And I also thought that the reason I had this dream that dredged up those old feelings of what I call weariness and apathy (if they are not one and the same — we have so few words for nuanced emotions) is because I feel the same way when I hear the debate about gun control. The NRA and their lackeys have a shitty red coral ring that they believe is ruby, and they won’t listen to an expert opinion because facts make them feel like you hate their Grandma and they will defend their Grandma to death so all of a sudden you are dealing with someone who is screaming at you for hating poor little old law-abiding ladies who never did a thing to hurt you and why would you want to take her ruby ring away from her when it’s all she has???? It makes me weary.
Here on Long Island we had Spring For a Day — sunny, warm, blue skies — and Steve went roll a roll on the grass of our front lawn and came back looking like this:
I didn’t do much painting this week; all I had to do was re-do a portrait of Claude Monet. I used two references, one from 1886 in a painting by Monet’s friend, John Singer Sargent:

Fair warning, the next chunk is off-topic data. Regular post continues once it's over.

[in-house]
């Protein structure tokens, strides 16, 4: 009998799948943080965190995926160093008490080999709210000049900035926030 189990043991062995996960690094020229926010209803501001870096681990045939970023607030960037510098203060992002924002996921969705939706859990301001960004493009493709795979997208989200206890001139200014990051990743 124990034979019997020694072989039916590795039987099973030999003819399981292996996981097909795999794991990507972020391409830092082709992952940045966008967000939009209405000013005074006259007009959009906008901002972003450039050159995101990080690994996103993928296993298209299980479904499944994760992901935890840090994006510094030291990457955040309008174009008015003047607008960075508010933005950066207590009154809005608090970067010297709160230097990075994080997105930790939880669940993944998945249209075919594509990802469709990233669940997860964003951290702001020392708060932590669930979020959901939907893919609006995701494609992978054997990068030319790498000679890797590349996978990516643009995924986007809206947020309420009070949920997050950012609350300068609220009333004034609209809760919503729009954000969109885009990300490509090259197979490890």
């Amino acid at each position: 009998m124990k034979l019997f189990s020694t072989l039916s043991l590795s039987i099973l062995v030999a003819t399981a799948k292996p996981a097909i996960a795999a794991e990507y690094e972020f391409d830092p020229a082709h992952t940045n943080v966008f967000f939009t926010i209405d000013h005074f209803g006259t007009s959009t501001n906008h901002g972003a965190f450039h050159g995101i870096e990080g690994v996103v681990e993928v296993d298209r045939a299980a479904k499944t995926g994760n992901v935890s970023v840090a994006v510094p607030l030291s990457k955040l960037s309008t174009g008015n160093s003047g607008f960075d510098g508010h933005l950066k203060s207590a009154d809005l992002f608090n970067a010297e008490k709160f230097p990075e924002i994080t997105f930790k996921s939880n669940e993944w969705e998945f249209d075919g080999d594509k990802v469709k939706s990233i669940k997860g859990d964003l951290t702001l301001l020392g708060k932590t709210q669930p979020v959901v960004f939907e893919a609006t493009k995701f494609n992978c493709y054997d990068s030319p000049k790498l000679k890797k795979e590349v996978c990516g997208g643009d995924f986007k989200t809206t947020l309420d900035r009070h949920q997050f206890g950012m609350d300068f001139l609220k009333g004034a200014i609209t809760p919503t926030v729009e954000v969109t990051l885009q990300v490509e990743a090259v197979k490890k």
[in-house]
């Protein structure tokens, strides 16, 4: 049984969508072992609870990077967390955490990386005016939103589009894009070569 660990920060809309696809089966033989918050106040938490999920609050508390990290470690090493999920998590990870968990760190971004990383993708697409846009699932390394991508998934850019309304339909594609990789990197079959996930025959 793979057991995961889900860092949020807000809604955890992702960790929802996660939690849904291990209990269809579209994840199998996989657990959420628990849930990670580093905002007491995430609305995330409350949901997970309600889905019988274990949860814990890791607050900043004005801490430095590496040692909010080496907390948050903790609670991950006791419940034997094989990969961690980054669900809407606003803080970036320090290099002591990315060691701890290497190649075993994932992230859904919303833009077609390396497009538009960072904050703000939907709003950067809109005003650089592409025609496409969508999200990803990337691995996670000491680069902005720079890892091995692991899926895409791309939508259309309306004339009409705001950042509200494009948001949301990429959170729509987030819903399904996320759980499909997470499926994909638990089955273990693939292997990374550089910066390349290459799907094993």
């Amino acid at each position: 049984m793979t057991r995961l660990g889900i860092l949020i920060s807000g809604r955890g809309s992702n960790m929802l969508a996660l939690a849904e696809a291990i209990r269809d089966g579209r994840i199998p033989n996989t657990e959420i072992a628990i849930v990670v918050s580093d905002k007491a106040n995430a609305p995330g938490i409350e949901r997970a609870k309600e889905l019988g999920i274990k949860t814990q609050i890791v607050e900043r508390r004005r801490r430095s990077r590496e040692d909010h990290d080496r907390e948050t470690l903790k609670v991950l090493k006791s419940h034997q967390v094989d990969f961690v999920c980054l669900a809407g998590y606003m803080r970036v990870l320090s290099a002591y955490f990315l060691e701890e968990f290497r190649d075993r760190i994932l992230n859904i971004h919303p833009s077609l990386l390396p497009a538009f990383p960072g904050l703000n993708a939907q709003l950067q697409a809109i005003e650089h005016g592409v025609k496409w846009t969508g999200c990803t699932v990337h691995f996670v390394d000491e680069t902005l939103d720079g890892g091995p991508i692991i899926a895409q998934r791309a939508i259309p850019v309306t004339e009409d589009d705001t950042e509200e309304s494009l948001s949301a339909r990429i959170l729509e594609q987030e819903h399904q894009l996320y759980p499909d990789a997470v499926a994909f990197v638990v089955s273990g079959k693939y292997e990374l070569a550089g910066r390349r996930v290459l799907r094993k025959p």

And this one, a photograph from c. 1920:
But, no. So I did this:
OK. Now I see it: I got the head position and the shift of his whole posture wrong. And what’s with that paint brush in his right hand? I will have to have another go at it, which is the norm for this book. I think I’ve painted every single illustration at least twice; some, more than eight times, until I get it right. Because I am part Vulcan and we are sticklers for the truth.
Here’s a Monet fact you won’t read any where else: In 1901 Monet took home the equivalent (in 2017 dollars) of $1.7 million from sales of his paintings. In 2016, one of his pictures of a grainstack made $81.4 million at auction in New York — at my old stomping grounds, Christie’s.
And that’s how you bring a blog post full circle, Dear Readers.
And now it’s time to go back to real life in America, back to another day in the demise of democracy in the Drumpf administration.
We made it through February, Dear Ones: we will get through March, and we will get through it together. See you here next week.
Have a great weekend, and please don’t have bad dreams about work or old boyfriends unless it’s a good story and then I definitely want to hear it.